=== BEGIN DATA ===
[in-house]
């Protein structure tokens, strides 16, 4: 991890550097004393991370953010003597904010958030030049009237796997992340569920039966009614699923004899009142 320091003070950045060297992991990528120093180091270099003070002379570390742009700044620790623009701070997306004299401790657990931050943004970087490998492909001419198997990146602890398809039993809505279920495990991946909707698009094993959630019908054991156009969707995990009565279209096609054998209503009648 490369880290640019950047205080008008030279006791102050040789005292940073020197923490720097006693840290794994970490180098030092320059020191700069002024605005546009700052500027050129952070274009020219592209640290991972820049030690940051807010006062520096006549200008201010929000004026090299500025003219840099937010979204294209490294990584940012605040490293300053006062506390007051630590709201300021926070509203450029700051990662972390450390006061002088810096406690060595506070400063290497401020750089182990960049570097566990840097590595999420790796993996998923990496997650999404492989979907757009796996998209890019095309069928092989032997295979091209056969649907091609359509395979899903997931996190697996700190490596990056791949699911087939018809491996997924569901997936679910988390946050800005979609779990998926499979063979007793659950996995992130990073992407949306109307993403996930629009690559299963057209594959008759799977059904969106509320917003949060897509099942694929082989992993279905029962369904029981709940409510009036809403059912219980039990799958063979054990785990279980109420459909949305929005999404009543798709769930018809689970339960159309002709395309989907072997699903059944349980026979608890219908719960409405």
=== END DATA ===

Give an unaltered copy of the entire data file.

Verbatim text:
[in-house]
């Protein structure tokens, strides 16, 4: 991890550097004393991370953010003597904010958030030049009237796997992340569920039966009614699923004899009142 320091003070950045060297992991990528120093180091270099003070002379570390742009700044620790623009701070997306004299401790657990931050943004970087490998492909001419198997990146602890398809039993809505279920495990991946909707698009094993959630019908054991156009969707995990009565279209096609054998209503009648 490369880290640019950047205080008008030279006791102050040789005292940073020197923490720097006693840290794994970490180098030092320059020191700069002024605005546009700052500027050129952070274009020219592209640290991972820049030690940051807010006062520096006549200008201010929000004026090299500025003219840099937010979204294209490294990584940012605040490293300053006062506390007051630590709201300021926070509203450029700051990662972390450390006061002088810096406690060595506070400063290497401020750089182990960049570097566990840097590595999420790796993996998923990496997650999404492989979907757009796996998209890019095309069928092989032997295979091209056969649907091609359509395979899903997931996190697996700190490596990056791949699911087939018809491996997924569901997936679910988390946050800005979609779990998926499979063979007793659950996995992130990073992407949306109307993403996930629009690559299963057209594959008759799977059904969106509320917003949060897509099942694929082989992993279905029962369904029981709940409510009036809403059912219980039990799958063979054990785990279980109420459909949305929005999404009543798709769930018809689970339960159309002709395309989907072997699903059944349980026979608890219908719960409405």